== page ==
What is the role of aCL antibody testing in the diagnosis of antiphospholipid syndrome (APS)?

Updated: Nov 24, 2020
  • Author: Suneel Movva, MD; Chief Editor: Herbert S Diamond, MD  more...
  • Print

aCL antibodies react primarily to membrane phospholipids, such as cardiolipin and phosphatidylserine. Of the 3 known isotypes of aCL (ie, IgG, IgM, immunoglobulin A [IgA]), IgG correlates most strongly with thrombotic events. Cardiolipin is the dominant antigen used in most serologic tests for syphilis; consequently, these patients may have a false-positive test result for syphilis.

The literature suggests that an abnormal LA finding is the laboratory test result that confers the strongest risk for thrombosis. [6, 16] LA is directed against plasma coagulation molecules. In vitro, this interaction results in the paradoxical prolongation of clotting assays, such as activated partial thromboplastin time (aPTT), kaolin clotting time, and dilute Russell viper venom time (DRVVT). The presence of LA is confirmed by mixing normal platelet-poor plasma with the patient's plasma. If a clotting factor is deficient, the addition of normal plasma corrects the prolonged clotting time. If the clotting time does not normalize during mixing studies, an inhibitor is present; the absence of a specific clotting factor inhibitor confirms that a LA is present.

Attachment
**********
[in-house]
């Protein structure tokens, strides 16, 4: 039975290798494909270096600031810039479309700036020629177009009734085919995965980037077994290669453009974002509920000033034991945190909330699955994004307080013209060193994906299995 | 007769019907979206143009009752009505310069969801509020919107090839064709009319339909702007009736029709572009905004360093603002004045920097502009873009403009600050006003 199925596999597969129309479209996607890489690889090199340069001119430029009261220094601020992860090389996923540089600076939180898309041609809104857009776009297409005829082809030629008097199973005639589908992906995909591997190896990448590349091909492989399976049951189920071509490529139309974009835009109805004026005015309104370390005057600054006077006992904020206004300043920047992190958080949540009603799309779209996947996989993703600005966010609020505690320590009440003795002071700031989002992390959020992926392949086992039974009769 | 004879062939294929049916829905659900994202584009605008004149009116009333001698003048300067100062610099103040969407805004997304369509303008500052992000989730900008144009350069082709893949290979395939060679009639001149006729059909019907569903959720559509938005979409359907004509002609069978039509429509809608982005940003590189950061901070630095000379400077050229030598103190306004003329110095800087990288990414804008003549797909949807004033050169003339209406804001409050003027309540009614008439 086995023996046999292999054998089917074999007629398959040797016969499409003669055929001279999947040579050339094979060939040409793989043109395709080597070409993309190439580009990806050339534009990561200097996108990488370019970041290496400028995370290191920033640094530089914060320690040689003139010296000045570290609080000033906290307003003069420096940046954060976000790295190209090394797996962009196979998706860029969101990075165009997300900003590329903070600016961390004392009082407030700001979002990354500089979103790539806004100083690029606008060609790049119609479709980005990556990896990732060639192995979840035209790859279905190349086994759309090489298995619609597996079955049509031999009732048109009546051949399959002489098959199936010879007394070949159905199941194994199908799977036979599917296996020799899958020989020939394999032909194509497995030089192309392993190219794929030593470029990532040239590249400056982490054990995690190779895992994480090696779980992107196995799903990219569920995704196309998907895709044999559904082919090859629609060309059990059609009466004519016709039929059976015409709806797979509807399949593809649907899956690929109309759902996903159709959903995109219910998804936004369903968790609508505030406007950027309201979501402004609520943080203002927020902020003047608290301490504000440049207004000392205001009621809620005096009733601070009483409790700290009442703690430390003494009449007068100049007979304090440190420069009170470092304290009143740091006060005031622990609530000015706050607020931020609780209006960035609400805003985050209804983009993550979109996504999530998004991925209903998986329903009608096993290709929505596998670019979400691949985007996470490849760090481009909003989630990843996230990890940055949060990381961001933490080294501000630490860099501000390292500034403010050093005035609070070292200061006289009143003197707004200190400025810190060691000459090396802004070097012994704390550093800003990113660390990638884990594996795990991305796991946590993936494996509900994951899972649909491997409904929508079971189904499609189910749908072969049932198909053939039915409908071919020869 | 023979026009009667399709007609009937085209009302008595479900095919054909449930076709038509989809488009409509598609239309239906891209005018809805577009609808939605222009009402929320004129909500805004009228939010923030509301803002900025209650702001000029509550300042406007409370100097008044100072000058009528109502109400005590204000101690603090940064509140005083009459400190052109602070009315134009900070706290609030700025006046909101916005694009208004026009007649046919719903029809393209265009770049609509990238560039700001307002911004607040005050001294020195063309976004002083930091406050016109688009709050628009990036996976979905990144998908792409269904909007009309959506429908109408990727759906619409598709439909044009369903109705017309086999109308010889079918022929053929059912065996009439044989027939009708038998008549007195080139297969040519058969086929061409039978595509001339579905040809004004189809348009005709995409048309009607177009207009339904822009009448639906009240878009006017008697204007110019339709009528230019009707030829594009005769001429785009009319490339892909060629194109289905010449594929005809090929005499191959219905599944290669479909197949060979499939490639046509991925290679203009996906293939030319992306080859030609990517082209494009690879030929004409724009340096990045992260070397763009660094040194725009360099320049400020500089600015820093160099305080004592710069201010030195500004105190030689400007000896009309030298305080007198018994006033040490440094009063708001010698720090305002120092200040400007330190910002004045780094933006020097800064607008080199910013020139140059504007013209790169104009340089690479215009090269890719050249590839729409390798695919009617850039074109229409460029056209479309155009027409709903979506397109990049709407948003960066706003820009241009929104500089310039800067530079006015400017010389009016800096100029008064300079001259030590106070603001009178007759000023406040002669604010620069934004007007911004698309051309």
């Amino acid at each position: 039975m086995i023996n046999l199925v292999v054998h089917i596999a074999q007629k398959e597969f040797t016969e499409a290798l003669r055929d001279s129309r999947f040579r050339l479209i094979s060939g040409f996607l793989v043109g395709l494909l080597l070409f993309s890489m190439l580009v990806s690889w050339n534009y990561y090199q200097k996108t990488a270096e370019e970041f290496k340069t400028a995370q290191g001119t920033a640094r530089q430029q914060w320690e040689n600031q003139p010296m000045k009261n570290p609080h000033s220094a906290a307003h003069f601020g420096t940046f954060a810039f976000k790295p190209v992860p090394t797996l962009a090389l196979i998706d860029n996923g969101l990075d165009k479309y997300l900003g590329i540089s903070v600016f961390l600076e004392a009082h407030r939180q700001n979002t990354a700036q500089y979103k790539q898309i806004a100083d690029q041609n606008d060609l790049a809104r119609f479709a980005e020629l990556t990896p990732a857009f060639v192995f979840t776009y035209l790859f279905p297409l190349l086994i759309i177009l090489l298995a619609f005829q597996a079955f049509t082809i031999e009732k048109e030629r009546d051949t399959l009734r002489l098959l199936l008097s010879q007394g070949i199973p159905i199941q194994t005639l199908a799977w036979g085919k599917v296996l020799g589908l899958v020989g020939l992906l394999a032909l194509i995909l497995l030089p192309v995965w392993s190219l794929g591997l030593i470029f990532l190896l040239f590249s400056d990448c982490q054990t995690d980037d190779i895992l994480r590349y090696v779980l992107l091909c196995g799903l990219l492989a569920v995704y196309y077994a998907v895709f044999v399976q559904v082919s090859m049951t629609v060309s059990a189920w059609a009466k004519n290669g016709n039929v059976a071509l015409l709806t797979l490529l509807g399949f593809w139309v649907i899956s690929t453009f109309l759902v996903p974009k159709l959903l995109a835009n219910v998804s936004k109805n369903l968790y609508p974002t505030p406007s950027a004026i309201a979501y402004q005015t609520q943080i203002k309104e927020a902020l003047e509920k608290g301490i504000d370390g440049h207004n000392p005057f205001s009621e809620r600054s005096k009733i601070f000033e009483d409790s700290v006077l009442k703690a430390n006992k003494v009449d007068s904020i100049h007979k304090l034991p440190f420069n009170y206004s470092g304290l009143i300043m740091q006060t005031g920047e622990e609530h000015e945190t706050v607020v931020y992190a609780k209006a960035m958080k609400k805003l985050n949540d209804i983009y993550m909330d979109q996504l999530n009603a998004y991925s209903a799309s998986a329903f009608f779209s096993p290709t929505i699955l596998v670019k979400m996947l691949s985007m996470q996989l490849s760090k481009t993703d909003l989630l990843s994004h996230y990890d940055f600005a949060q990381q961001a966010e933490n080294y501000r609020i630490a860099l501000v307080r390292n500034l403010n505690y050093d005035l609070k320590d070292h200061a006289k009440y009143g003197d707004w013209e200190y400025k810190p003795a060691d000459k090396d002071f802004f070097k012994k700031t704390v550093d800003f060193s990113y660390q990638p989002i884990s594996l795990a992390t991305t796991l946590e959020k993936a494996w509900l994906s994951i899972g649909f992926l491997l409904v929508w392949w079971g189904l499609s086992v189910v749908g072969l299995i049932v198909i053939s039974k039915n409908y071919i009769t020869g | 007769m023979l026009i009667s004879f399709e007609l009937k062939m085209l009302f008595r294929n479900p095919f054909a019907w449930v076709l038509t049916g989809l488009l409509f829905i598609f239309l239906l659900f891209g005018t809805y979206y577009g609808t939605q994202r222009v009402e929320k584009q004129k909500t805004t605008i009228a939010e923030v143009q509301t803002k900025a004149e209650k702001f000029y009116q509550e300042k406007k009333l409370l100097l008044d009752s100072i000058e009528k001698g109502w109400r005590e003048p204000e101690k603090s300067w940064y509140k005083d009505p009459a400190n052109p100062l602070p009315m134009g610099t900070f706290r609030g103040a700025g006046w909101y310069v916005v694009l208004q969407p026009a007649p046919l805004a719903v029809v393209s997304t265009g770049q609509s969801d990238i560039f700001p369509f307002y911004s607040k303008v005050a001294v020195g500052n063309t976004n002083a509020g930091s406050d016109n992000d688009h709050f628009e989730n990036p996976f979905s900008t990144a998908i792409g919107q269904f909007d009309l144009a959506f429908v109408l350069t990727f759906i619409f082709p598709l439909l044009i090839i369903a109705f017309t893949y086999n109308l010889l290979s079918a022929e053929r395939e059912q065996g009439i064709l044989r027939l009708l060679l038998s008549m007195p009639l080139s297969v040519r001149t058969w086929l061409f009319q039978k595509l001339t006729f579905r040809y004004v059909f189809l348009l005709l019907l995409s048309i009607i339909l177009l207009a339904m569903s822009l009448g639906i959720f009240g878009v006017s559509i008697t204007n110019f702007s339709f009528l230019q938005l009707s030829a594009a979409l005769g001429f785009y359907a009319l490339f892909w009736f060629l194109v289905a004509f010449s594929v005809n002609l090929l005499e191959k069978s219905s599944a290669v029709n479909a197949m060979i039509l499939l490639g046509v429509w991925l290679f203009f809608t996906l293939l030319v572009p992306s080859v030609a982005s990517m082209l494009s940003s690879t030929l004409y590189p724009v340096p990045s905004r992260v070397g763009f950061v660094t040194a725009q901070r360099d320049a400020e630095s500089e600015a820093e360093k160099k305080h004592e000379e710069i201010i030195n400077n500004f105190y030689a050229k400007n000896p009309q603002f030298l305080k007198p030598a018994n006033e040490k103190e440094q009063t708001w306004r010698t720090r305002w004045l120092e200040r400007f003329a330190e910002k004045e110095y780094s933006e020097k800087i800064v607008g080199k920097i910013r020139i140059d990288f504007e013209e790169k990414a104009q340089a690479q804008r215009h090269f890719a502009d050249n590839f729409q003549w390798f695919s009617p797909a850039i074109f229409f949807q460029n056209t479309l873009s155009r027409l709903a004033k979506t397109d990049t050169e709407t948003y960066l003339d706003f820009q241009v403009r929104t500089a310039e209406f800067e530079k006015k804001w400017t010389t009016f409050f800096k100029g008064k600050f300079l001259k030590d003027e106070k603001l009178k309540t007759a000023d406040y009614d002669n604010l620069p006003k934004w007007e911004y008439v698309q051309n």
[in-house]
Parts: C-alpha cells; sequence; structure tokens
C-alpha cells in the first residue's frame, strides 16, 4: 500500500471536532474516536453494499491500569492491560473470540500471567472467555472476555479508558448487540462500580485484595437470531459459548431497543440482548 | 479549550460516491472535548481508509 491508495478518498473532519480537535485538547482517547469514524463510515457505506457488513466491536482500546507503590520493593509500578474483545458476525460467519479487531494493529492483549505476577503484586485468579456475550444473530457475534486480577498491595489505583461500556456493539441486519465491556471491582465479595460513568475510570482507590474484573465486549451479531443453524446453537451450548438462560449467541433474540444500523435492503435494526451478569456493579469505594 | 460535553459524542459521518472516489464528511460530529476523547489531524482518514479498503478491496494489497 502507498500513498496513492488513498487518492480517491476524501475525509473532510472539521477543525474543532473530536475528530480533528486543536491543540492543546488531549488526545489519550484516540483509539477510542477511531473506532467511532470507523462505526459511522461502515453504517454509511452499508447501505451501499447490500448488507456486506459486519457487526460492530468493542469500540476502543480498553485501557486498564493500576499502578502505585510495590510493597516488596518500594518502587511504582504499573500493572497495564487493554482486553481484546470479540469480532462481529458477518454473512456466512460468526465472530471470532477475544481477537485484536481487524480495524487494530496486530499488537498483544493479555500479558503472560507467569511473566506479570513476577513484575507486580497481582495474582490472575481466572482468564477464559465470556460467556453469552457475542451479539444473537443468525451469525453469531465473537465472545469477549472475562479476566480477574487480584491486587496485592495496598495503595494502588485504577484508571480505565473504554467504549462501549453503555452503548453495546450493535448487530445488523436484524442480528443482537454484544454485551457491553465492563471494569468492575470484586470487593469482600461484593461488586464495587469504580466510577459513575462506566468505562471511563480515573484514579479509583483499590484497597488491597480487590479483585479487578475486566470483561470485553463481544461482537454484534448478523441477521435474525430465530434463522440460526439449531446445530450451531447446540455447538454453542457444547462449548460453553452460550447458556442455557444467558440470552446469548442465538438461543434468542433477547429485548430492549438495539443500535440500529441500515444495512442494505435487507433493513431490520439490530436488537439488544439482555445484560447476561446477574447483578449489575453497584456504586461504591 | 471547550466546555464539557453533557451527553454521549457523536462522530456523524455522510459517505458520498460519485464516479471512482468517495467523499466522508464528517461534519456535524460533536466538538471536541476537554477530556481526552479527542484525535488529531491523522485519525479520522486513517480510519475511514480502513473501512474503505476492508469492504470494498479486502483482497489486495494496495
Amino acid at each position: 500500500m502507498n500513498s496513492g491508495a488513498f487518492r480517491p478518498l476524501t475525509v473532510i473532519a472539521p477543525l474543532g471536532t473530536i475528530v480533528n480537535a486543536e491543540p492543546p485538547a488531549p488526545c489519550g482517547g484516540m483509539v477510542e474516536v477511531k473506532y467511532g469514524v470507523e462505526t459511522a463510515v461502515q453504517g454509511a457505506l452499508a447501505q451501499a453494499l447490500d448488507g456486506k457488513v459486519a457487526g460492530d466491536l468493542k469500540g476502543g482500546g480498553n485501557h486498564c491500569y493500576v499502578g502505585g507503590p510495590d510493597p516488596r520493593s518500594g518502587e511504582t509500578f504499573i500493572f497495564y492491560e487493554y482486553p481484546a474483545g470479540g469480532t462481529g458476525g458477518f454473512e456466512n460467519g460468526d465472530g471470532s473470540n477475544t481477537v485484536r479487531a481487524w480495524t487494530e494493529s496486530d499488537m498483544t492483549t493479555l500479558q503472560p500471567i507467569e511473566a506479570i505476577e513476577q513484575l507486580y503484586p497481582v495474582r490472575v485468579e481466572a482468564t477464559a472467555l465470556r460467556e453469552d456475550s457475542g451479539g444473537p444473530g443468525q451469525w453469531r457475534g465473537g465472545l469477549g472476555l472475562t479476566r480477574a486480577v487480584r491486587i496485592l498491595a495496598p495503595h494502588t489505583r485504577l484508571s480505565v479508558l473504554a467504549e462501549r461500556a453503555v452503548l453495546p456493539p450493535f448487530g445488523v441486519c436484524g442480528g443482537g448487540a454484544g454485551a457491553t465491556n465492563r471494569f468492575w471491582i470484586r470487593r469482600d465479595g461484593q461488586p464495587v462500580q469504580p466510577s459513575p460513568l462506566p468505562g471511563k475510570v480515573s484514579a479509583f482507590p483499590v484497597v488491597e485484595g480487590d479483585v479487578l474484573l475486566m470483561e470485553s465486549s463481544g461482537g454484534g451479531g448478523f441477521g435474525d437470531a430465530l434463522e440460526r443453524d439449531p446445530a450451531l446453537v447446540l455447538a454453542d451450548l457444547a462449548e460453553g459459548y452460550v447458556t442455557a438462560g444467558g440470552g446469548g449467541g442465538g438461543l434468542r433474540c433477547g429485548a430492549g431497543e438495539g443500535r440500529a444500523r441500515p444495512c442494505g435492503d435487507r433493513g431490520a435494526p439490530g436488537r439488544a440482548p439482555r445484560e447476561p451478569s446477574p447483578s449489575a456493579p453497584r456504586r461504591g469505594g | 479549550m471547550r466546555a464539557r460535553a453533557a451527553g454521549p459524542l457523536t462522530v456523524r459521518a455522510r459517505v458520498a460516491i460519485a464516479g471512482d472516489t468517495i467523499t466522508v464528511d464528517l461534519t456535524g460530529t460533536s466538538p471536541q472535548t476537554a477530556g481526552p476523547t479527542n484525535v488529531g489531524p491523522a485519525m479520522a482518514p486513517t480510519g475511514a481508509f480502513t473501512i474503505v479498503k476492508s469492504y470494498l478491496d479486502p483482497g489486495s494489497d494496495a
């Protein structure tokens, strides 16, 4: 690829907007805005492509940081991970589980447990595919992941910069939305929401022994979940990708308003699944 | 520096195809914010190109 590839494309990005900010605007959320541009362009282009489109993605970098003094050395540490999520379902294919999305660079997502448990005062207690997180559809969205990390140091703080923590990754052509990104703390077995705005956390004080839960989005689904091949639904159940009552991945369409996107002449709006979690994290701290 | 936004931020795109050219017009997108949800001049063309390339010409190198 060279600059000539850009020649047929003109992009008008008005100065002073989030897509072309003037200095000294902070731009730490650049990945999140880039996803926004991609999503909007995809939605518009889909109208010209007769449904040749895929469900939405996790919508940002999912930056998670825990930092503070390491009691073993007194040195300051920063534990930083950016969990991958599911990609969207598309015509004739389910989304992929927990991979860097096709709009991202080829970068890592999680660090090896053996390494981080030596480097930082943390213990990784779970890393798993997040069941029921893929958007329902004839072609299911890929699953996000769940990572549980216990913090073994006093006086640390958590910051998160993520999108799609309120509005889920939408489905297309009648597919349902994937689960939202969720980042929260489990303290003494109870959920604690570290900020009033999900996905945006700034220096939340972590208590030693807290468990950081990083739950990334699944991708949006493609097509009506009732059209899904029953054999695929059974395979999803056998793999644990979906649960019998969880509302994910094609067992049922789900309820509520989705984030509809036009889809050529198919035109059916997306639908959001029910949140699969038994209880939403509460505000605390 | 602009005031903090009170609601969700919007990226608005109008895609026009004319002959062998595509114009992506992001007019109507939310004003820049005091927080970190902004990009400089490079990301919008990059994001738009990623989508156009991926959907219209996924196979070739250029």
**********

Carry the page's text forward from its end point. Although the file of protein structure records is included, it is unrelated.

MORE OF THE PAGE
Currently, there is much investigation into risk-stratifying patients based on aPL profile, aPL titers, associated autoimmune disease, and other cardiovascular risk factors. "Triple-positive" patients (LA, anti-beta-2 glycoprotein antibodies, AC antibodies) are at highest risk for thrombosis or abnormal pregnancy, and possibly for recurrence. [6] Standardized scoring systems such as the Global Antiphospholipid Syndrome Score (GAPSS) are being developed.

Did this answer your question?
Additional feedback? (Optional)
Thank you for your feedback!